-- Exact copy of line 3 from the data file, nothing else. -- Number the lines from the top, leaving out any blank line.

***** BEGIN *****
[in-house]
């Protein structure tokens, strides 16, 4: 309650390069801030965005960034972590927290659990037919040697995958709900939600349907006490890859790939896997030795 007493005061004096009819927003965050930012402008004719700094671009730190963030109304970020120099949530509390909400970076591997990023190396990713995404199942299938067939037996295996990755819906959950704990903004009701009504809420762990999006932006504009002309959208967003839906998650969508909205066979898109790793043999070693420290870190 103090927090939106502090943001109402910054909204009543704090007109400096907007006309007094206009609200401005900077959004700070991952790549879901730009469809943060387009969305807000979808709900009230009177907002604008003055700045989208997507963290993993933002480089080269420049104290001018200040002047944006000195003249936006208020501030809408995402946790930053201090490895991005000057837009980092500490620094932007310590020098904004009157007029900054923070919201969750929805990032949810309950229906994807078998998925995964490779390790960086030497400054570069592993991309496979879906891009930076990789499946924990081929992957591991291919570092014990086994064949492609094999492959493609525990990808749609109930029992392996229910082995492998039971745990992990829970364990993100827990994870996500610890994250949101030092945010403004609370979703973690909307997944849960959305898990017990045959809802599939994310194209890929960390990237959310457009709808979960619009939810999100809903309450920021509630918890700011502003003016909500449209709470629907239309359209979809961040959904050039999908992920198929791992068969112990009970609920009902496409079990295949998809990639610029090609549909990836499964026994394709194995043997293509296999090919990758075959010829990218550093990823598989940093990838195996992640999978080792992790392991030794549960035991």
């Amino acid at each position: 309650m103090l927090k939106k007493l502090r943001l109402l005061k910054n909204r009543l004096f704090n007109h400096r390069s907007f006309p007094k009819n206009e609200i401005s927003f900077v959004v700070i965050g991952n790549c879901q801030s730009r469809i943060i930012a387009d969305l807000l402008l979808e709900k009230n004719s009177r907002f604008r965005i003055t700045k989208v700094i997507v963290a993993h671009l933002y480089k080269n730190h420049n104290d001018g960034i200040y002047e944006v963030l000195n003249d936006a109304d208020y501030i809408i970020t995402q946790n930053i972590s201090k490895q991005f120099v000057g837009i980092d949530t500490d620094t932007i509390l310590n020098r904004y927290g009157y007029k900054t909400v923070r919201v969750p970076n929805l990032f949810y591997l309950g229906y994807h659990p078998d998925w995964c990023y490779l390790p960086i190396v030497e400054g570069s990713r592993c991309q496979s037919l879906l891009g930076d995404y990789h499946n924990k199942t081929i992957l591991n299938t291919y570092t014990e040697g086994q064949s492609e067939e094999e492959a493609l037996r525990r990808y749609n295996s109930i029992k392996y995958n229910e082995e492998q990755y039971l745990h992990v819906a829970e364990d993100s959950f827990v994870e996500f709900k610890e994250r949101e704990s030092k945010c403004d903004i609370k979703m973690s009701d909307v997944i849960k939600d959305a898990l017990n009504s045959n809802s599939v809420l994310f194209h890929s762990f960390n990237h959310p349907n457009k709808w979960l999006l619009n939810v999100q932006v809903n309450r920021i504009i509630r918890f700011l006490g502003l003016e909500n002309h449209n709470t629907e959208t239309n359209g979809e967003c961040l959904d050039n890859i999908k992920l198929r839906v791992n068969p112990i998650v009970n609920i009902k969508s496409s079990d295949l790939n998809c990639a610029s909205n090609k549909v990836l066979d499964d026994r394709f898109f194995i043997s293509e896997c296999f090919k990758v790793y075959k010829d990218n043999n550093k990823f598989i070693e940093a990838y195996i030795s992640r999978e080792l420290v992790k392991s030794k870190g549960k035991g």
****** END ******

């Amino acid at each position: 309650m103090l927090k939106k007493l502090r943001l109402l005061k910054n909204r009543l004096f704090n007109h400096r390069s907007f006309p007094k009819n206009e609200i401005s927003f900077v959004v700070i965050g991952n790549c879901q801030s730009r469809i943060i930012a387009d969305l807000l402008l979808e709900k009230n004719s009177r907002f604008r965005i003055t700045k989208v700094i997507v963290a993993h671009l933002y480089k080269n730190h420049n104290d001018g960034i200040y002047e944006v963030l000195n003249d936006a109304d208020y501030i809408i970020t995402q946790n930053i972590s201090k490895q991005f120099v000057g837009i980092d949530t500490d620094t932007i509390l310590n020098r904004y927290g009157y007029k900054t909400v923070r919201v969750p970076n929805l990032f949810y591997l309950g229906y994807h659990p078998d998925w995964c990023y490779l390790p960086i190396v030497e400054g570069s990713r592993c991309q496979s037919l879906l891009g930076d995404y990789h499946n924990k199942t081929i992957l591991n299938t291919y570092t014990e040697g086994q064949s492609e067939e094999e492959a493609l037996r525990r990808y749609n295996s109930i029992k392996y995958n229910e082995e492998q990755y039971l745990h992990v819906a829970e364990d993100s959950f827990v994870e996500f709900k610890e994250r949101e704990s030092k945010c403004d903004i609370k979703m973690s009701d909307v997944i849960k939600d959305a898990l017990n009504s045959n809802s599939v809420l994310f194209h890929s762990f960390n990237h959310p349907n457009k709808w979960l999006l619009n939810v999100q932006v809903n309450r920021i504009i509630r918890f700011l006490g502003l003016e909500n002309h449209n709470t629907e959208t239309n359209g979809e967003c961040l959904d050039n890859i999908k992920l198929r839906v791992n068969p112990i998650v009970n609920i009902k969508s496409s079990d295949l790939n998809c990639a610029s909205n090609k549909v990836l066979d499964d026994r394709f898109f194995i043997s293509e896997c296999f090919k990758v790793y075959k010829d990218n043999n550093k990823f598989i070693e940093a990838y195996i030795s992640r999978e080792l420290v992790k392991s030794k870190g549960k035991g």